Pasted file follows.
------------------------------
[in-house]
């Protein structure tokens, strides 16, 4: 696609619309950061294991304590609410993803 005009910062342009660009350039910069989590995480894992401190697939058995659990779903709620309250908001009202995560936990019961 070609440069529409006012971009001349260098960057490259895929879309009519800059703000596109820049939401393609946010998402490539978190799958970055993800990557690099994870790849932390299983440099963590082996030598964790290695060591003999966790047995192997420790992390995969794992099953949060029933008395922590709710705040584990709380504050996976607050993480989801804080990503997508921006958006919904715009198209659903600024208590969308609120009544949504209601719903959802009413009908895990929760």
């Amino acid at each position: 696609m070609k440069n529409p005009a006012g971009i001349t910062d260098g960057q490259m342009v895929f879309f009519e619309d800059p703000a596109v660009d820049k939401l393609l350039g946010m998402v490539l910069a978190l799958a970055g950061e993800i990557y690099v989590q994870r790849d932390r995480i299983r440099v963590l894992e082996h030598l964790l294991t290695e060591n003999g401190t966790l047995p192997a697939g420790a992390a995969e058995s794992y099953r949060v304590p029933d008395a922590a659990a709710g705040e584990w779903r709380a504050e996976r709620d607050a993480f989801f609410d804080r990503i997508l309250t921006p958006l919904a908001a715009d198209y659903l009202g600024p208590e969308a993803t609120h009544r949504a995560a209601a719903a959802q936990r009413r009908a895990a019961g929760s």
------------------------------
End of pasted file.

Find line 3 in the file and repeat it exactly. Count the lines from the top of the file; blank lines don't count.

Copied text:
């Amino acid at each position: 696609m070609k440069n529409p005009a006012g971009i001349t910062d260098g960057q490259m342009v895929f879309f009519e619309d800059p703000a596109v660009d820049k939401l393609l350039g946010m998402v490539l910069a978190l799958a970055g950061e993800i990557y690099v989590q994870r790849d932390r995480i299983r440099v963590l894992e082996h030598l964790l294991t290695e060591n003999g401190t966790l047995p192997a697939g420790a992390a995969e058995s794992y099953r949060v304590p029933d008395a922590a659990a709710g705040e584990w779903r709380a504050e996976r709620d607050a993480f989801f609410d804080r990503i997508l309250t921006p958006l919904a908001a715009d198209y659903l009202g600024p208590e969308a993803t609120h009544r949504a995560a209601a719903a959802q936990r009413r009908a895990a019961g929760s």